On Friday, April 19, Iron Range Engineering, located at Mesabi Range College, Virginia Campus, held its’ Ribbon Cutting Ceremony.
According to a news release:
More than 100 business and industry partners, legislative supporters, community members and students showed up.
The Iron Range Engineering Program is a new model for engineering education and began delivery in January 2010. The Iron Range Engineering (IRE) model is a project-based-learning program in which students work closely with industry on design projects throughout their 3rd and 4th years. The goal of this approach is to produce graduates with significant integrated technical and professional knowledge and competencies.
IRE students are upper-division engineering students who are enrolled at Minnesota State University-Mankato and are typically graduates of Minnesota's community colleges, most commonly from Itasca Community College Engineering (Grand Rapids, MN).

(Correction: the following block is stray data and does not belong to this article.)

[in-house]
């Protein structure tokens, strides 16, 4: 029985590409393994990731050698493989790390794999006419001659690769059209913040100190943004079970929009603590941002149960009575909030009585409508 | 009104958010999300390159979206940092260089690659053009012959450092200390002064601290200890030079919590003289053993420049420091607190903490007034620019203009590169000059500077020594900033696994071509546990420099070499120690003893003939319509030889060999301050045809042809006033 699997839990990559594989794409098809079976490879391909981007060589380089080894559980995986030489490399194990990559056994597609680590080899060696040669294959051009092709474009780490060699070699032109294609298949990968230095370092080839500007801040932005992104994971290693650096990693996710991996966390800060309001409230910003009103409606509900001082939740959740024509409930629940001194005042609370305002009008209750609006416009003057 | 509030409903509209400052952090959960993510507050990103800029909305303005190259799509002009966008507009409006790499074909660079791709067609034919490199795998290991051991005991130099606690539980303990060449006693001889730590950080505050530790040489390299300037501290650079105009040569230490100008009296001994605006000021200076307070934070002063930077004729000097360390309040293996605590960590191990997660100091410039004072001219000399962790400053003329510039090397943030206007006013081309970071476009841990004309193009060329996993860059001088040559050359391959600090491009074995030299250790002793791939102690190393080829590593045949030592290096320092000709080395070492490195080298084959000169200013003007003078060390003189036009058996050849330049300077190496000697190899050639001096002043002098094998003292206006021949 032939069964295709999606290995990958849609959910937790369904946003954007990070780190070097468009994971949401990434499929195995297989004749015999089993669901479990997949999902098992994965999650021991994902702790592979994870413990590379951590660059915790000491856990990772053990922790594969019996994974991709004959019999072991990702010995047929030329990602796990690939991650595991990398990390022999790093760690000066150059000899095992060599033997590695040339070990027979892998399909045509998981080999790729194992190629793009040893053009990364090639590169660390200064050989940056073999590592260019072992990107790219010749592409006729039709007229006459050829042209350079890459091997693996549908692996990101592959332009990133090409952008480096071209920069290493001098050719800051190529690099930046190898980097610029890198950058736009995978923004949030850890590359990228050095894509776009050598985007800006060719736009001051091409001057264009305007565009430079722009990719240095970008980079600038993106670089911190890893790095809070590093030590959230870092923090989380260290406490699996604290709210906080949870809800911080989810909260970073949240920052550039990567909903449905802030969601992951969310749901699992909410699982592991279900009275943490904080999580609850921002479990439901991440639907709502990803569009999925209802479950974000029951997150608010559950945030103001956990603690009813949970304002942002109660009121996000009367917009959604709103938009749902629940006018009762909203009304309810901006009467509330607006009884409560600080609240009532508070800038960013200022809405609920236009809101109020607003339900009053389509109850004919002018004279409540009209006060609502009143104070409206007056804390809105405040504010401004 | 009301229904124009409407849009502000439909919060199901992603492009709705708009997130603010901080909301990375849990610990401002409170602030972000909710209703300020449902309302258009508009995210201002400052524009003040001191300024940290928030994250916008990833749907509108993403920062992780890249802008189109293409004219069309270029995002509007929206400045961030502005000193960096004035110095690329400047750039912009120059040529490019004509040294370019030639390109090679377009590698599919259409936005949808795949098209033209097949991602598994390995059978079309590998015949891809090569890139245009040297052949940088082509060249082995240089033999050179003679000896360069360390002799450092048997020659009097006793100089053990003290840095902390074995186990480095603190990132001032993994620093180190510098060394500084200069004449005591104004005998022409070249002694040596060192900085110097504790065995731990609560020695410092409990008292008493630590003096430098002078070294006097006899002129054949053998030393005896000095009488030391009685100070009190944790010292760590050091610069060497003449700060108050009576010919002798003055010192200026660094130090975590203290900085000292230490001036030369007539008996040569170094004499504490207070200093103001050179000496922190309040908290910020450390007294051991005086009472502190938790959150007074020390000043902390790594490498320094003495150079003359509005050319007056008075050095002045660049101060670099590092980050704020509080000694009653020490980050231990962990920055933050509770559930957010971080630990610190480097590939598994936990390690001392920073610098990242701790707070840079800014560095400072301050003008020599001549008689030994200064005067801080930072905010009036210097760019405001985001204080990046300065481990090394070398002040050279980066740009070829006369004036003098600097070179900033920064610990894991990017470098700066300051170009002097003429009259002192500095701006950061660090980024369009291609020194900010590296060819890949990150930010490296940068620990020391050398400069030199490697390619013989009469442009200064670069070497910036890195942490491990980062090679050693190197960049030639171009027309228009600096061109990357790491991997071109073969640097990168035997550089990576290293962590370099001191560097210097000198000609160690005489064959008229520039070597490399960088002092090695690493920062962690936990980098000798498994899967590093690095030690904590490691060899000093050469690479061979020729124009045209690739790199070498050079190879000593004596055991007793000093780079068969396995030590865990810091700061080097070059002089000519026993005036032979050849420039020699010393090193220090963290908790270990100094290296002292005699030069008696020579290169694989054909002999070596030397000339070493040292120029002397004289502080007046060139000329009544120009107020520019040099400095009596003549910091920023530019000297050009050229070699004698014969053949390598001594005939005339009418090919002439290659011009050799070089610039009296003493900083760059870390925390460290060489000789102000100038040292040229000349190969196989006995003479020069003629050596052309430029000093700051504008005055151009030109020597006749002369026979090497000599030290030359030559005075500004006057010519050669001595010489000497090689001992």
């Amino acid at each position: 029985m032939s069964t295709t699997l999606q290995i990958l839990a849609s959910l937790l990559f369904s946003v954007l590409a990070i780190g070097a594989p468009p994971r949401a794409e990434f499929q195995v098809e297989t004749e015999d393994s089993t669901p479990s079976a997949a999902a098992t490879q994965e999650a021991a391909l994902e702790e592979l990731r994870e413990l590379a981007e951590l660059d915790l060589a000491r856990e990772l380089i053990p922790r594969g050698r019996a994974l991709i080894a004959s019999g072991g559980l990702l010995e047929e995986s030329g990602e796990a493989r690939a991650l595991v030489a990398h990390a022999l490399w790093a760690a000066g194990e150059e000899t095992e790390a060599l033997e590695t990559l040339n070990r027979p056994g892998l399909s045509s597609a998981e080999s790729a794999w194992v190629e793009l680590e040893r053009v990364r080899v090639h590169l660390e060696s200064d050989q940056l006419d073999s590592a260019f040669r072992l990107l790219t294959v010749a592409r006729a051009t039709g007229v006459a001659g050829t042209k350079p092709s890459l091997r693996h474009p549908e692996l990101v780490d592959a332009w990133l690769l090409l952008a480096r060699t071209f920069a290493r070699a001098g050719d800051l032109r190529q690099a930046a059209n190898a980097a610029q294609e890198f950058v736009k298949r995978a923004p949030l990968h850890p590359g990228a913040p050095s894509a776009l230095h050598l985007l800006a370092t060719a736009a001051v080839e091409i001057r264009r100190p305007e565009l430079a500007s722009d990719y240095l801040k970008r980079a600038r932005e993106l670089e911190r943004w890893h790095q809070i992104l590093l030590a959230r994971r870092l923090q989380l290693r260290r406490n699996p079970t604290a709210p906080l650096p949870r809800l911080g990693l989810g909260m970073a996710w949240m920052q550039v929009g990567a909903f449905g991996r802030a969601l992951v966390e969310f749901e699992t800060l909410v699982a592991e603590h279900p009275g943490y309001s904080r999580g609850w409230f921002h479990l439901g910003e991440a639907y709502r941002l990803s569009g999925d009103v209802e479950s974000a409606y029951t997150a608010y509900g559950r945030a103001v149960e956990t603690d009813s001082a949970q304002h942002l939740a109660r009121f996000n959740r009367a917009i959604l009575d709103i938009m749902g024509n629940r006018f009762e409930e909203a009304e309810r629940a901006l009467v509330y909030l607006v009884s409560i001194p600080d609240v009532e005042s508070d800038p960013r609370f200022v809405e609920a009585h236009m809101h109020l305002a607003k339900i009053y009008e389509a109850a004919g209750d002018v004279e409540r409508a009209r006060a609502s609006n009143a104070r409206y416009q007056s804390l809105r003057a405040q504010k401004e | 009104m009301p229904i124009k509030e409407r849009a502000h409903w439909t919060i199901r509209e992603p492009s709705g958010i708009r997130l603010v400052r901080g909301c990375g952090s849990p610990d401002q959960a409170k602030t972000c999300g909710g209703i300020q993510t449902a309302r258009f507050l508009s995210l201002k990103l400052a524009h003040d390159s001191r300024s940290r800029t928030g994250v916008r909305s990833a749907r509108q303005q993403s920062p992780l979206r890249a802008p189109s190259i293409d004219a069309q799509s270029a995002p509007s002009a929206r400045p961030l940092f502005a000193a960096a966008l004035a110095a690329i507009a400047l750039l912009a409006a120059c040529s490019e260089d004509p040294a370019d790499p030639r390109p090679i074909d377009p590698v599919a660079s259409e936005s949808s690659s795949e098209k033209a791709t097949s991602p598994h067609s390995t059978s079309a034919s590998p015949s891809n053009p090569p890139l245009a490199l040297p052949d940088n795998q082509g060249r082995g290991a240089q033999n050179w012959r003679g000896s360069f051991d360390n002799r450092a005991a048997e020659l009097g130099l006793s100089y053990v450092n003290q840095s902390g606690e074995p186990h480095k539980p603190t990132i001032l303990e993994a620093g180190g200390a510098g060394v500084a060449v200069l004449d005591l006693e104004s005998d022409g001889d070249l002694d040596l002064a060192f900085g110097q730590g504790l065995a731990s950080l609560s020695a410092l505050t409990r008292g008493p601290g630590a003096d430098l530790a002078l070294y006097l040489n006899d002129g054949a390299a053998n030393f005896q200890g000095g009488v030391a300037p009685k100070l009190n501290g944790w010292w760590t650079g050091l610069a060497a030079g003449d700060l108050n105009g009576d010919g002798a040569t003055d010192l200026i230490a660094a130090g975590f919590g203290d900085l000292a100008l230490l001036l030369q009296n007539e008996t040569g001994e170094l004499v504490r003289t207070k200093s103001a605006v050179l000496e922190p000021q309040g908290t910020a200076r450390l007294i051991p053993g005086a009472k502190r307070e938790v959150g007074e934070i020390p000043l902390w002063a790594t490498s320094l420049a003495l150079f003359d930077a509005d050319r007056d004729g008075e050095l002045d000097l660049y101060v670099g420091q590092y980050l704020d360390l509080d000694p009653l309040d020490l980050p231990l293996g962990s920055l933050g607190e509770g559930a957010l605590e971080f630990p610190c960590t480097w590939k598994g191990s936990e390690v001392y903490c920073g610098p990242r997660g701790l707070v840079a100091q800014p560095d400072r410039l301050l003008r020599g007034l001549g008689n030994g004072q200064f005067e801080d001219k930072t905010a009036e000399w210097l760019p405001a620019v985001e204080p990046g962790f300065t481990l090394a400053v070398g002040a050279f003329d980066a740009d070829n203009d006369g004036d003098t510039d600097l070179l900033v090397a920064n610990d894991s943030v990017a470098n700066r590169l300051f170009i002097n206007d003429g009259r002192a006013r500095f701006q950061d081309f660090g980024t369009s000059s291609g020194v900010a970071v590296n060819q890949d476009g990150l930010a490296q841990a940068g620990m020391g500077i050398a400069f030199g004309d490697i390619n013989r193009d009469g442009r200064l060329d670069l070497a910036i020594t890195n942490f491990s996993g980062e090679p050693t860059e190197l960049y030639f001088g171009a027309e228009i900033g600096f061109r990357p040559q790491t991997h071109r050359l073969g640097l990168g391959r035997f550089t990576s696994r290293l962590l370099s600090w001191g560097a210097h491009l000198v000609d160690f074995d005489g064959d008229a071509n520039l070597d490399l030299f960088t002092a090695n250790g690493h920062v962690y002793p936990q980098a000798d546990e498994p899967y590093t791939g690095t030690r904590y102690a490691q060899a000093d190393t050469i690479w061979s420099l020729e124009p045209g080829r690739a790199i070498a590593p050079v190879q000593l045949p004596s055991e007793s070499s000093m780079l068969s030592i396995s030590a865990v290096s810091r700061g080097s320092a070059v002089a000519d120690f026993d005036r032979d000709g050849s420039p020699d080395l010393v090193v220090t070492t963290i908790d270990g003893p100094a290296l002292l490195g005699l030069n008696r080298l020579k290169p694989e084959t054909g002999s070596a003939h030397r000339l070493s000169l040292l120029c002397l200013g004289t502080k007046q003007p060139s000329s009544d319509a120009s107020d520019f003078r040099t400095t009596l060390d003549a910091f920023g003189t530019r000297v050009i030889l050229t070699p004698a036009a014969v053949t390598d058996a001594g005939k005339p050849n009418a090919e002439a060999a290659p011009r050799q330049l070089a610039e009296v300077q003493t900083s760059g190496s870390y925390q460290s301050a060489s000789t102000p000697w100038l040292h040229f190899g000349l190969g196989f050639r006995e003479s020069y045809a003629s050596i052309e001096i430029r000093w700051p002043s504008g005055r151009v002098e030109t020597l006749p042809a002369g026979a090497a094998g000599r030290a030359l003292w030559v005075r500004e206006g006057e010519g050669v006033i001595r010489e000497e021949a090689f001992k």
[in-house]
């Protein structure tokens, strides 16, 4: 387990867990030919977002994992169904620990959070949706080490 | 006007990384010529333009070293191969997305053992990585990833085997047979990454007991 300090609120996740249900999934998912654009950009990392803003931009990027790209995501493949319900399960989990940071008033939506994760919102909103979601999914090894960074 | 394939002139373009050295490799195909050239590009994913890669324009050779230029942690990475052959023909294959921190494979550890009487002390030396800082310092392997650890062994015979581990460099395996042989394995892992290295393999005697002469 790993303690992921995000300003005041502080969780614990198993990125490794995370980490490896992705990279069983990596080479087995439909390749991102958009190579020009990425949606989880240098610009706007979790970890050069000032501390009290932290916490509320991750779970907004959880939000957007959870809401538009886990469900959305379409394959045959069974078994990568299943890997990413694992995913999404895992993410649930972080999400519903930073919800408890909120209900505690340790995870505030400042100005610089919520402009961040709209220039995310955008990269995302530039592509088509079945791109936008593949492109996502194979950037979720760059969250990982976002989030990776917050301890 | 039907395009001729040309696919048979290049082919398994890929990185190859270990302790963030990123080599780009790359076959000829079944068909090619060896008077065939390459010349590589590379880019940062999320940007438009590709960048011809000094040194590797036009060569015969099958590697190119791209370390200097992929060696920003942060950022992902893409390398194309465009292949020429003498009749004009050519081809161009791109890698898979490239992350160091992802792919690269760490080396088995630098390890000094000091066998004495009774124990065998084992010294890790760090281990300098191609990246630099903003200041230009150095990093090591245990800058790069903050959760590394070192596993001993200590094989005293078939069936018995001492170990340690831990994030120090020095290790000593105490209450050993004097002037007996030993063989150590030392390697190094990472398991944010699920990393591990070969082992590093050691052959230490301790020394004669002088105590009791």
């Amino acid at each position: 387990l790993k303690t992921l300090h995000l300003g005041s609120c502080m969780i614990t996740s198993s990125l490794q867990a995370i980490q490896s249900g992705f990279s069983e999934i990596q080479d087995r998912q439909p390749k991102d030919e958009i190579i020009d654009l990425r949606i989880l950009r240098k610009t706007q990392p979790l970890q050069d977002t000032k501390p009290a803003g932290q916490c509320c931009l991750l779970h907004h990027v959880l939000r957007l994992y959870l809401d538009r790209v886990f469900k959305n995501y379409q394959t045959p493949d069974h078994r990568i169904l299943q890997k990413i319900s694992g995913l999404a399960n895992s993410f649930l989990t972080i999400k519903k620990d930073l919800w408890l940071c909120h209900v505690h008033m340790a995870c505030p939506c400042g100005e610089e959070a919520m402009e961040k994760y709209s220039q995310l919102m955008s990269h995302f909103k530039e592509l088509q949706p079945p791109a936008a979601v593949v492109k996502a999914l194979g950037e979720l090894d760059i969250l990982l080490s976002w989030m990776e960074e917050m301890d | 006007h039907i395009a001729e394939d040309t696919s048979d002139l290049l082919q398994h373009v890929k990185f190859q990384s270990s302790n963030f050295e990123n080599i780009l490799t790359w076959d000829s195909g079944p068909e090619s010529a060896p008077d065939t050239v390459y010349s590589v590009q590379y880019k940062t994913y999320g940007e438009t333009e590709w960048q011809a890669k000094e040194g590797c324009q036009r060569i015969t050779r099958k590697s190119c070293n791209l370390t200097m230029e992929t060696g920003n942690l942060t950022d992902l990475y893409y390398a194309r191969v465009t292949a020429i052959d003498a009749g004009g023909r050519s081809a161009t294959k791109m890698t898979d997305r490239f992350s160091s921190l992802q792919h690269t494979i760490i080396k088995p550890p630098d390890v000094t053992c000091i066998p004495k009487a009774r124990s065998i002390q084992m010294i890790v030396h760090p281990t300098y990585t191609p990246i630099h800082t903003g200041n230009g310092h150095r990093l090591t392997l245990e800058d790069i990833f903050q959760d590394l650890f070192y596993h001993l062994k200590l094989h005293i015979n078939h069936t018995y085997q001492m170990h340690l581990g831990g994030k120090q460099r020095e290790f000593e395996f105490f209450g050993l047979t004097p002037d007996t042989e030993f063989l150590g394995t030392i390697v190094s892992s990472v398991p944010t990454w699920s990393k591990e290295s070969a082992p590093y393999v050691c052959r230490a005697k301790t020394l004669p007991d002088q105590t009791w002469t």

The majority of the student learning is done in the context of industry engineering projects, rather than in traditional distinctly topical engineering classes.
Upon graduation students will receive a Bachelor of Science Degree in Engineering with emphases along a spectrum between what might be traditionally called mechanical engineering and electrical engineering. Each student creates their own emphasis for the degree, by choosing particular competencies which appeal to them. This empowerment promotes the interest level and motivation of the student, and leads to the ability for deeper learning and longer retention of the material. This program aims to break down disciplinary silos and prepare engineers who are “able to understand issues that transcend disciplinary boundaries and to be able to offer effective solutions”.
The IRE model is roughly a 40 hour-per-week experience in an engineering-type office/lab setting where students learn engineering design through actual practice and managing engineering projects for industry clients. Students manage the acquisition of their technical competencies by learning and applying the engineering concepts in context with their design. Roughly, 20 hours per week are dedicated to design execution and 20 hours to technical learning with the goal of synergy between the two. This arrangement relies heavily upon industry partnership and these industries usually, but not exclusively, involve paper, mining, and energy production.